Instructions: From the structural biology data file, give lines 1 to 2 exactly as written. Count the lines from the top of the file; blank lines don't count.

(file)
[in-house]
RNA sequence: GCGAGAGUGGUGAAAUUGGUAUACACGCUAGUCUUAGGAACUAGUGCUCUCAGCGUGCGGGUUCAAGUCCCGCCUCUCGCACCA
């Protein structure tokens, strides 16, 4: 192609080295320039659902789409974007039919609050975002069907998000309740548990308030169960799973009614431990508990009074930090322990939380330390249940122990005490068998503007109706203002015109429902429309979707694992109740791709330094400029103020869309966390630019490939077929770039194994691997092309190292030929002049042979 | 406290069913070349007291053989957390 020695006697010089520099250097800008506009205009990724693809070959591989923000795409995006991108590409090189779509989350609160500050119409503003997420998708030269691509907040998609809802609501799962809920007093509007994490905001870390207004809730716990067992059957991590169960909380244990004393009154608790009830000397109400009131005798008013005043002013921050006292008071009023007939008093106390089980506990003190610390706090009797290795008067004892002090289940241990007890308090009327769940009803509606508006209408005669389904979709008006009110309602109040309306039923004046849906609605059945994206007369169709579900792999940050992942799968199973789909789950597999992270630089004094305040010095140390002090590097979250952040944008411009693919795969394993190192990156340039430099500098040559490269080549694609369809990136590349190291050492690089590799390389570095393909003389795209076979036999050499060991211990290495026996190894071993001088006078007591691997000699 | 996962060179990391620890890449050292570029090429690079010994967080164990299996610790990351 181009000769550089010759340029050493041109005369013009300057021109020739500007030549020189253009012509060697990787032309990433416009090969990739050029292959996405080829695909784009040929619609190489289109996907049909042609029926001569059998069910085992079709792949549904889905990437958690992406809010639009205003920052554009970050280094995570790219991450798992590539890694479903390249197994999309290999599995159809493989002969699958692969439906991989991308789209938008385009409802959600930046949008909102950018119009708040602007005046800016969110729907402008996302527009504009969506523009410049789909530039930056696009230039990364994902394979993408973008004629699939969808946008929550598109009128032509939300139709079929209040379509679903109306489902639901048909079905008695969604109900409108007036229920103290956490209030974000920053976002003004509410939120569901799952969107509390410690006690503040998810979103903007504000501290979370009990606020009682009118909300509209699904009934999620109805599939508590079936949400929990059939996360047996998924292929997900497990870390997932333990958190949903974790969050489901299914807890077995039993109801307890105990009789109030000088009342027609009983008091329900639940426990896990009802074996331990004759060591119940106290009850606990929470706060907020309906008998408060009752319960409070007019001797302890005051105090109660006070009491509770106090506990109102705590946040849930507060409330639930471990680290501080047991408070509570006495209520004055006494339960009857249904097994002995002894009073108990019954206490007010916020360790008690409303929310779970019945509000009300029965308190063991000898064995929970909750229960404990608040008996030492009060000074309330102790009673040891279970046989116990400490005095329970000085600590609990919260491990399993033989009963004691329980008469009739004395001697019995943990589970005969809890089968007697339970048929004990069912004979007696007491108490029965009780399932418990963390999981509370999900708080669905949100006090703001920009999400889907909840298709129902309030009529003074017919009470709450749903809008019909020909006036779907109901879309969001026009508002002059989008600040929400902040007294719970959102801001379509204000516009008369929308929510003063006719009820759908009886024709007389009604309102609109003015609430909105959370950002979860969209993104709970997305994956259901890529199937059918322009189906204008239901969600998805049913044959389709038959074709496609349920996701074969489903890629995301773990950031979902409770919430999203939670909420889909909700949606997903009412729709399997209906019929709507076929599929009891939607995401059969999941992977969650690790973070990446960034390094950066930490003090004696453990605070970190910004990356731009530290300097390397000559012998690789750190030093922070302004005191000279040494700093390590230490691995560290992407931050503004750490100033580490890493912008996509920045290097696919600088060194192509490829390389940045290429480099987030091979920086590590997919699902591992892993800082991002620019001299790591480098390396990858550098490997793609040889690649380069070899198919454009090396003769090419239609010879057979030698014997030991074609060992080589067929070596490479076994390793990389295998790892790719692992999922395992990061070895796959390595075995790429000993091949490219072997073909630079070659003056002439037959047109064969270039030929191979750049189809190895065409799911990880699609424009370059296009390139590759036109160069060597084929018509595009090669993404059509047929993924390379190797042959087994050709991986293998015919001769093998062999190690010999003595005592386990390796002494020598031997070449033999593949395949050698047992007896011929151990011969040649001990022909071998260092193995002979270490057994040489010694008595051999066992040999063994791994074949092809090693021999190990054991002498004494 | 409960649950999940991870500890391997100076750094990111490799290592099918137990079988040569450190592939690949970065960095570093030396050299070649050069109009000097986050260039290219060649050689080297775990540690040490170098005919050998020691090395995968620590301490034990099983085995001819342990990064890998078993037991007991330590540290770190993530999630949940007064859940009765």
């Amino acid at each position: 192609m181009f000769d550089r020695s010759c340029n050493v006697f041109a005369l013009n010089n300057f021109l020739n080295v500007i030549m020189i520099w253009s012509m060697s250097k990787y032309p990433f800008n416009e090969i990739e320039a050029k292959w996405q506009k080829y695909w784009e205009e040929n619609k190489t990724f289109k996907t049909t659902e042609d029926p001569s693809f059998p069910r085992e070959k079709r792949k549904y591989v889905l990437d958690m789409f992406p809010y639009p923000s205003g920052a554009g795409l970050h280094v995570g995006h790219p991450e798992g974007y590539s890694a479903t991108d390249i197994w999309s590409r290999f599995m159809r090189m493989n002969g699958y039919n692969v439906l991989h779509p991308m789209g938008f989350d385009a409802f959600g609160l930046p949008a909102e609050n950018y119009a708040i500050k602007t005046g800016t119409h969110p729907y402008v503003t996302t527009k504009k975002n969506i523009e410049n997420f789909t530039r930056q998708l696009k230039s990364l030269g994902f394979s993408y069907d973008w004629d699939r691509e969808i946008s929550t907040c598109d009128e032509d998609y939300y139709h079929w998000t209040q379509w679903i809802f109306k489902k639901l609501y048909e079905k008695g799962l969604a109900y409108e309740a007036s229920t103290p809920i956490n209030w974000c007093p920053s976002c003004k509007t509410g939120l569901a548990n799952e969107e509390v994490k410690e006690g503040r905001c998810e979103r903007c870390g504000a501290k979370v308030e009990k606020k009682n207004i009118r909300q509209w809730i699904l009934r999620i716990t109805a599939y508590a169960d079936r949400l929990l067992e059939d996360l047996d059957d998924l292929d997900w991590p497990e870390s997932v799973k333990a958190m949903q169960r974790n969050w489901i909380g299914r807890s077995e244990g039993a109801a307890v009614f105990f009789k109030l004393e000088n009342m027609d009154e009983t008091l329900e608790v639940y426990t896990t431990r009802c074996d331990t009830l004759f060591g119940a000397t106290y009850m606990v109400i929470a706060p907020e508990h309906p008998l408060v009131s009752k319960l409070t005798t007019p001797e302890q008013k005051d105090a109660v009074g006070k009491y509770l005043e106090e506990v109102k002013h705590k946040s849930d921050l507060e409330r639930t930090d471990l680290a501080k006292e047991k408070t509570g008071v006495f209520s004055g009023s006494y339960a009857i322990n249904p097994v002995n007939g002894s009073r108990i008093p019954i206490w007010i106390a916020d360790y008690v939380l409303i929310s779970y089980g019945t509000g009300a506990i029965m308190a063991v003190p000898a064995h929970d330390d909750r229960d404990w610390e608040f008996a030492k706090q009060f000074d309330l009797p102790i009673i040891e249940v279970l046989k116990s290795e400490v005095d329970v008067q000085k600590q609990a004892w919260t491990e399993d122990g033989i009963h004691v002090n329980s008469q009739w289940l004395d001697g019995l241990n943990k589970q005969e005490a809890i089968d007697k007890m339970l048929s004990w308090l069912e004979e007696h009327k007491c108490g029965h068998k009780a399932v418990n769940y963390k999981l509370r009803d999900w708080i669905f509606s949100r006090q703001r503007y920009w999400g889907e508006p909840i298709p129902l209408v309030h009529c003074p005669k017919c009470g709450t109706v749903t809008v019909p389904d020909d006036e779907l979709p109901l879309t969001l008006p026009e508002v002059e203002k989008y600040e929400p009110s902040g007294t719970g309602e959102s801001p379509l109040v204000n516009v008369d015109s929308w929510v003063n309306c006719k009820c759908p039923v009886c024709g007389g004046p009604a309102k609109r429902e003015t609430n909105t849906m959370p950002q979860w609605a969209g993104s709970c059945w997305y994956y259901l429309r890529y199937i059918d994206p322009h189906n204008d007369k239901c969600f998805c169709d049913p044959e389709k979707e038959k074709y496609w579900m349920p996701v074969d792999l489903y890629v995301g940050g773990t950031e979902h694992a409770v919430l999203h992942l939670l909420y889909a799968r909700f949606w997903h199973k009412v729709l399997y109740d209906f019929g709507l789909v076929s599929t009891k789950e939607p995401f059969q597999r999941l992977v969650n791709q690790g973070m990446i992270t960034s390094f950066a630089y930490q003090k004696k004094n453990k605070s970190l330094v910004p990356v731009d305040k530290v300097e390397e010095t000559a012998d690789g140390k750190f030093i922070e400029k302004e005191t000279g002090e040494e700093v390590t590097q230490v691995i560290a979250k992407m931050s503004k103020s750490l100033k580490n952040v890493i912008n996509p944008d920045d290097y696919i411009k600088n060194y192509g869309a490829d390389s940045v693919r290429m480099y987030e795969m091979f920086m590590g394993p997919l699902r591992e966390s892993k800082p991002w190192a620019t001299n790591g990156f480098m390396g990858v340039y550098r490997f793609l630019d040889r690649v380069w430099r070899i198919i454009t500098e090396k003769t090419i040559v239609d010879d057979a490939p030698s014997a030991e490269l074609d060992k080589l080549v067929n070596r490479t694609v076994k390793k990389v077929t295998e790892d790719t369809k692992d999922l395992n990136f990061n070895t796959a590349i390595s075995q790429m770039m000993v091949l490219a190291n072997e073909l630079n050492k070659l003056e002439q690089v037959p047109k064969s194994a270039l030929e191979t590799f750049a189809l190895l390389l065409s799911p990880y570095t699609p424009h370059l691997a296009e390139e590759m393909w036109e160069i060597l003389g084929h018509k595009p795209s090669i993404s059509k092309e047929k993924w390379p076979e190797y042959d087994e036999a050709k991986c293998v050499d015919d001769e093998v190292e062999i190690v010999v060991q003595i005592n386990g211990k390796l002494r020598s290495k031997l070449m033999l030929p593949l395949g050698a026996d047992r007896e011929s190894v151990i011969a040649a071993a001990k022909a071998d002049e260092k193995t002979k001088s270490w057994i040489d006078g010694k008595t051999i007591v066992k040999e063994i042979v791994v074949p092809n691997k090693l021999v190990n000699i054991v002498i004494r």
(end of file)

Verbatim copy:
[in-house]
RNA sequence: GCGAGAGUGGUGAAAUUGGUAUACACGCUAGUCUUAGGAACUAGUGCUCUCAGCGUGCGGGUUCAAGUCCCGCCUCUCGCACCA